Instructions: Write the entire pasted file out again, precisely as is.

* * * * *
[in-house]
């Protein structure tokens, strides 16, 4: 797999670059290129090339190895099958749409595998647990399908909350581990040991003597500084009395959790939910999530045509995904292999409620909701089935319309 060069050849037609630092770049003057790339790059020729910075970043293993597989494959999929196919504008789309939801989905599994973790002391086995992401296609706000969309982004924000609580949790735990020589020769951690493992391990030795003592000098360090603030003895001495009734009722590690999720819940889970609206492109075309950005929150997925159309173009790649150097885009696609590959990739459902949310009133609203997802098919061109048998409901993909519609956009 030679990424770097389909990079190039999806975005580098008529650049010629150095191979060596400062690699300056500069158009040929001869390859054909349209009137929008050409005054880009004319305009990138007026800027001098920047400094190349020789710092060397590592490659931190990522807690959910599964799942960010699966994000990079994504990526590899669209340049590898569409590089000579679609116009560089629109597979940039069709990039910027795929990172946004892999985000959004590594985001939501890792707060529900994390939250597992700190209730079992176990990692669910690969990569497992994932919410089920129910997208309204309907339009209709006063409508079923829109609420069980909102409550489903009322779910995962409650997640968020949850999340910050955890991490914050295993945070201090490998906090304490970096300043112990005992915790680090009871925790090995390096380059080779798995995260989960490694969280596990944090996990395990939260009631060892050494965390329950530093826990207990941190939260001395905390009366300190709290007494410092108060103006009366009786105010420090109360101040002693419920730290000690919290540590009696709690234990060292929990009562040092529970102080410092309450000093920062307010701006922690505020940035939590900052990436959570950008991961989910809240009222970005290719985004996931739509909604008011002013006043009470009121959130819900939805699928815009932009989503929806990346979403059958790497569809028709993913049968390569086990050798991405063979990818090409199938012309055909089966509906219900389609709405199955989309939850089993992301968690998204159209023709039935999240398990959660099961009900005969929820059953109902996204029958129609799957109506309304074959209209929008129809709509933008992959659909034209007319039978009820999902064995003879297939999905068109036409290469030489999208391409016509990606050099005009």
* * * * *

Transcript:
[in-house]
């Protein structure tokens, strides 16, 4: 797999670059290129090339190895099958749409595998647990399908909350581990040991003597500084009395959790939910999530045509995904292999409620909701089935319309 060069050849037609630092770049003057790339790059020729910075970043293993597989494959999929196919504008789309939801989905599994973790002391086995992401296609706000969309982004924000609580949790735990020589020769951690493992391990030795003592000098360090603030003895001495009734009722590690999720819940889970609206492109075309950005929150997925159309173009790649150097885009696609590959990739459902949310009133609203997802098919061109048998409901993909519609956009 030679990424770097389909990079190039999806975005580098008529650049010629150095191979060596400062690699300056500069158009040929001869390859054909349209009137929008050409005054880009004319305009990138007026800027001098920047400094190349020789710092060397590592490659931190990522807690959910599964799942960010699966994000990079994504990526590899669209340049590898569409590089000579679609116009560089629109597979940039069709990039910027795929990172946004892999985000959004590594985001939501890792707060529900994390939250597992700190209730079992176990990692669910690969990569497992994932919410089920129910997208309204309907339009209709006063409508079923829109609420069980909102409550489903009322779910995962409650997640968020949850999340910050955890991490914050295993945070201090490998906090304490970096300043112990005992915790680090009871925790090995390096380059080779798995995260989960490694969280596990944090996990395990939260009631060892050494965390329950530093826990207990941190939260001395905390009366300190709290007494410092108060103006009366009786105010420090109360101040002693419920730290000690919290540590009696709690234990060292929990009562040092529970102080410092309450000093920062307010701006922690505020940035939590900052990436959570950008991961989910809240009222970005290719985004996931739509909604008011002013006043009470009121959130819900939805699928815009932009989503929806990346979403059958790497569809028709993913049968390569086990050798991405063979990818090409199938012309055909089966509906219900389609709405199955989309939850089993992301968690998204159209023709039935999240398990959660099961009900005969929820059953109902996204029958129609799957109506309304074959209209929008129809709509933008992959659909034209007319039978009820999902064995003879297939999905068109036409290469030489999208391409016509990606050099005009």